• At 2012.07.05 08:40, Amritorupa Kanjilal said:

    I can’t take part in the giveaway, but I loved your review… the book sounds really fascinating, particularly since you compared it to There But For The which I loved.
    Do visit!

    • At 2012.07.05 11:32, Ti said:

      I love it! I am about 100 pages in and I am really enjoying it so far. No need to count me in the giveaway as I am reading it now.

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      • At 2012.07.05 12:19, bermudaonion(Kathy) said:

        This sounds thought provoking. Harold sounds like a great character to root for.

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        • At 2012.07.06 00:44, Twisty J said:

          This sounds like such a great concept for a book- simple but pointed. I would love to be able to take a pilgrimage, but it would be a bit more aimless, I suppose. I have no real destination in mind, but I have always enjoyed the idea of backpacking for a summer and just walking and seeing where it takes me.

          Thanks for the chance and the great review!

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          • At 2012.07.06 10:44, Karen White said:

            I seem to be interested in books about marriage these days (reading Wife 22 right now) – sadly, it’s hard to imagine fitting a pilgrimage into my life right now. But letting go of practicality, I’d love to reverse the cross country trip I took with my husband to move to LA 14 years ago, and see what life adventure that’d take us on next.

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            • At 2012.07.06 10:48, Eliza said:

              This sounds like a fantastic book. Even if I don’t win, I’m going to put it on my To Read list.

              I don’t know about a pilgrimage, but I’ve always liked the idea of setting off on a trip without an exact idea of where I was going or when.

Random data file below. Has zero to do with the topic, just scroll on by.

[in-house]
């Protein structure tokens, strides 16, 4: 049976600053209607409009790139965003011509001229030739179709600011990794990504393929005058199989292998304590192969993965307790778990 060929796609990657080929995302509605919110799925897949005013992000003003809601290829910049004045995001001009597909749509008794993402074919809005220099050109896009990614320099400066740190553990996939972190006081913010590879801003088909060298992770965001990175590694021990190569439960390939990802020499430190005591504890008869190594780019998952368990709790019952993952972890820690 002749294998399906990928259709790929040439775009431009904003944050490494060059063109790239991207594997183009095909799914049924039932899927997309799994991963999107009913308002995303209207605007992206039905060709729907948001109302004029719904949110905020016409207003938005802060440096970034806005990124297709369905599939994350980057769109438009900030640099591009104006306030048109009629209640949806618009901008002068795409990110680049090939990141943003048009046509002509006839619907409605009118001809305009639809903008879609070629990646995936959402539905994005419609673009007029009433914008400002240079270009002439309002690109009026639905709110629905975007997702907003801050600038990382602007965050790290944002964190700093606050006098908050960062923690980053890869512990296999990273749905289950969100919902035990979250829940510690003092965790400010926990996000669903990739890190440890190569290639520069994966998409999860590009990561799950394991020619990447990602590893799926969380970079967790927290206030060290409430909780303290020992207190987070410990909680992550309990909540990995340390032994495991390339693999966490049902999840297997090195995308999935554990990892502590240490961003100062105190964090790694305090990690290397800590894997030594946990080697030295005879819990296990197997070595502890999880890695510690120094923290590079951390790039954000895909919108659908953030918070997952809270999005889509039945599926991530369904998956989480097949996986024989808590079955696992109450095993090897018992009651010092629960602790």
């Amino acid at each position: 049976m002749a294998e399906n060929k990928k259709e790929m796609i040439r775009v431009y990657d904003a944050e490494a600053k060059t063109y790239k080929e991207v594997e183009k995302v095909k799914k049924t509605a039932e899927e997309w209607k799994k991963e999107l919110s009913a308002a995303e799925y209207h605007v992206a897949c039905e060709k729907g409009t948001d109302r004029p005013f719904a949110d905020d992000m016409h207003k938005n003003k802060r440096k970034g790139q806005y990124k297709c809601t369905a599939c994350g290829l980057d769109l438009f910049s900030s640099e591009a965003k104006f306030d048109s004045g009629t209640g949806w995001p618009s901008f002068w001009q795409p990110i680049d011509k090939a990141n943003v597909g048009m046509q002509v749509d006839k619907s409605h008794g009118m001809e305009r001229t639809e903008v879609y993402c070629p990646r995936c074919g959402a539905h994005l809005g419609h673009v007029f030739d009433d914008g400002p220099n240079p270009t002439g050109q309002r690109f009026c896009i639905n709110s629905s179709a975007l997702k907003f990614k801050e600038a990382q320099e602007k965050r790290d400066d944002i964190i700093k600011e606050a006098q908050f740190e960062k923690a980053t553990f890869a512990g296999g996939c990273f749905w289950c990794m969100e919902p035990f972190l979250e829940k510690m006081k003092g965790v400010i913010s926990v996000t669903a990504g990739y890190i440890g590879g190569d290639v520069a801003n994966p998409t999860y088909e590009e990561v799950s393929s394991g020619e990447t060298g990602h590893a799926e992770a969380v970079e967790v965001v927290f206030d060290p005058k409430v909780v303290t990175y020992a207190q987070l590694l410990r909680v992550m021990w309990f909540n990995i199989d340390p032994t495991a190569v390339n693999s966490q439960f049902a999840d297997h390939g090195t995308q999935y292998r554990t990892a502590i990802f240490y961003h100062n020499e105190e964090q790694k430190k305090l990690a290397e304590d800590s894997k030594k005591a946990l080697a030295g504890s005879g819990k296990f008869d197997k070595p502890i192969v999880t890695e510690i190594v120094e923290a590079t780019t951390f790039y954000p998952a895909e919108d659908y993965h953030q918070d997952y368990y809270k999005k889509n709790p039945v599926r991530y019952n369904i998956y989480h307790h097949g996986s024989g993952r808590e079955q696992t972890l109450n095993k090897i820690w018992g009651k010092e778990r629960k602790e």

• At 2012.07.06 10:59, Carl said:

                Tremendous, I’d love to get a copy of The Unlikely Pilgrimage of Harold Fry. I’ve been looking forward to it ever since I first heard of it. A pilgrimage, I suppose there are circumstances that would get me started on one, though I’d definitely wear better shoes. The illness of a friend is a very good reason.

                • At 2012.07.06 12:32, Julie Merilatt said:

                  I really enjoyed this one (no need to include me on the giveaway). Doesn’t it make you want to have a cuppa?

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                  • At 2012.07.06 12:52, Elisabeth said:

                    I like Julie would take a pilgrimage to see friends/ relatives. I missed several opportunities to see an old college friend and she recently passed away. Regret is terrible to live with.

                    Thanks for the giveaway!

                    • At 2012.07.06 13:11, Heather J. @ TLC Book Tours said:

                      This sounds like an amazing book! I can’t wait to read it myself. I’m sorry you missed your chance to thank the author in person – that is one of the things I love most about BEA.

                      Thanks for being on the tour!

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                      • At 2012.07.07 21:49, Amy said:

                        I’m not sure where I’d take a pilgrimage to, but I suppose I would take one to see long-lost friends or relatives, or if I really needed to clear my head/get away from life for awhile. This book sounds great!

                        • At 2012.07.09 00:10, FABR Steph said:

                          This sounds quite different than what I had thought that it was. Thank you for your review. I will have to give it a try.

                          • At 2012.07.14 17:46, Jennifer said:

                            Congratulations! You are the lucky winner! I’ll be sending you an email.

                          • At 2012.07.12 14:40, nfmgirl said:

                            I learned about this one from someone in my book club, and quickly added it to my Wish List. Thanks for the review and giveaway!